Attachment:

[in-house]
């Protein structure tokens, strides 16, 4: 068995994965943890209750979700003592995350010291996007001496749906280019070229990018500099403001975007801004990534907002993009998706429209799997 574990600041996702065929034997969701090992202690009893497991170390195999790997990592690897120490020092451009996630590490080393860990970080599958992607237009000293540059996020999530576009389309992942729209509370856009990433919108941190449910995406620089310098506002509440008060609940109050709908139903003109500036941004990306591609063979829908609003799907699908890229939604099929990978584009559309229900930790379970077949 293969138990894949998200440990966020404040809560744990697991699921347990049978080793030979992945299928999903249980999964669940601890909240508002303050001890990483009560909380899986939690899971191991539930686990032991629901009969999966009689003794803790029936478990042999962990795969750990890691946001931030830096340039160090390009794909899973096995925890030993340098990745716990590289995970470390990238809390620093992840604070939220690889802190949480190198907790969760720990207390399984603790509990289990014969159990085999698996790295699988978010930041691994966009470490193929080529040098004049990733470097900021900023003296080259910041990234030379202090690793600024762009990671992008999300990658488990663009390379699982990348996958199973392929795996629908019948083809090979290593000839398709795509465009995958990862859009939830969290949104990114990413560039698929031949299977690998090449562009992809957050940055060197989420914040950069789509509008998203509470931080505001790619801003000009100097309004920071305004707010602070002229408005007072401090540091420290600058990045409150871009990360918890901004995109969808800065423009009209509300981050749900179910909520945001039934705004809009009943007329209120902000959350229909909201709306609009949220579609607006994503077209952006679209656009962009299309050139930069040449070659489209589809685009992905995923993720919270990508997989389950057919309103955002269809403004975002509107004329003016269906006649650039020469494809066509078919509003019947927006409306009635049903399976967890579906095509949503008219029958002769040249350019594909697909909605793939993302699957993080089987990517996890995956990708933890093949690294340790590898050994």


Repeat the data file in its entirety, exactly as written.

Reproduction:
[in-house]
């Protein structure tokens, strides 16, 4: 068995994965943890209750979700003592995350010291996007001496749906280019070229990018500099403001975007801004990534907002993009998706429209799997 574990600041996702065929034997969701090992202690009893497991170390195999790997990592690897120490020092451009996630590490080393860990970080599958992607237009000293540059996020999530576009389309992942729209509370856009990433919108941190449910995406620089310098506002509440008060609940109050709908139903003109500036941004990306591609063979829908609003799907699908890229939604099929990978584009559309229900930790379970077949 293969138990894949998200440990966020404040809560744990697991699921347990049978080793030979992945299928999903249980999964669940601890909240508002303050001890990483009560909380899986939690899971191991539930686990032991629901009969999966009689003794803790029936478990042999962990795969750990890691946001931030830096340039160090390009794909899973096995925890030993340098990745716990590289995970470390990238809390620093992840604070939220690889802190949480190198907790969760720990207390399984603790509990289990014969159990085999698996790295699988978010930041691994966009470490193929080529040098004049990733470097900021900023003296080259910041990234030379202090690793600024762009990671992008999300990658488990663009390379699982990348996958199973392929795996629908019948083809090979290593000839398709795509465009995958990862859009939830969290949104990114990413560039698929031949299977690998090449562009992809957050940055060197989420914040950069789509509008998203509470931080505001790619801003000009100097309004920071305004707010602070002229408005007072401090540091420290600058990045409150871009990360918890901004995109969808800065423009009209509300981050749900179910909520945001039934705004809009009943007329209120902000959350229909909201709306609009949220579609607006994503077209952006679209656009962009299309050139930069040449070659489209589809685009992905995923993720919270990508997989389950057919309103955002269809403004975002509107004329003016269906006649650039020469494809066509078919509003019947927006409306009635049903399976967890579906095509949503008219029958002769040249350019594909697909909605793939993302699957993080089987990517996890995956990708933890093949690294340790590898050994």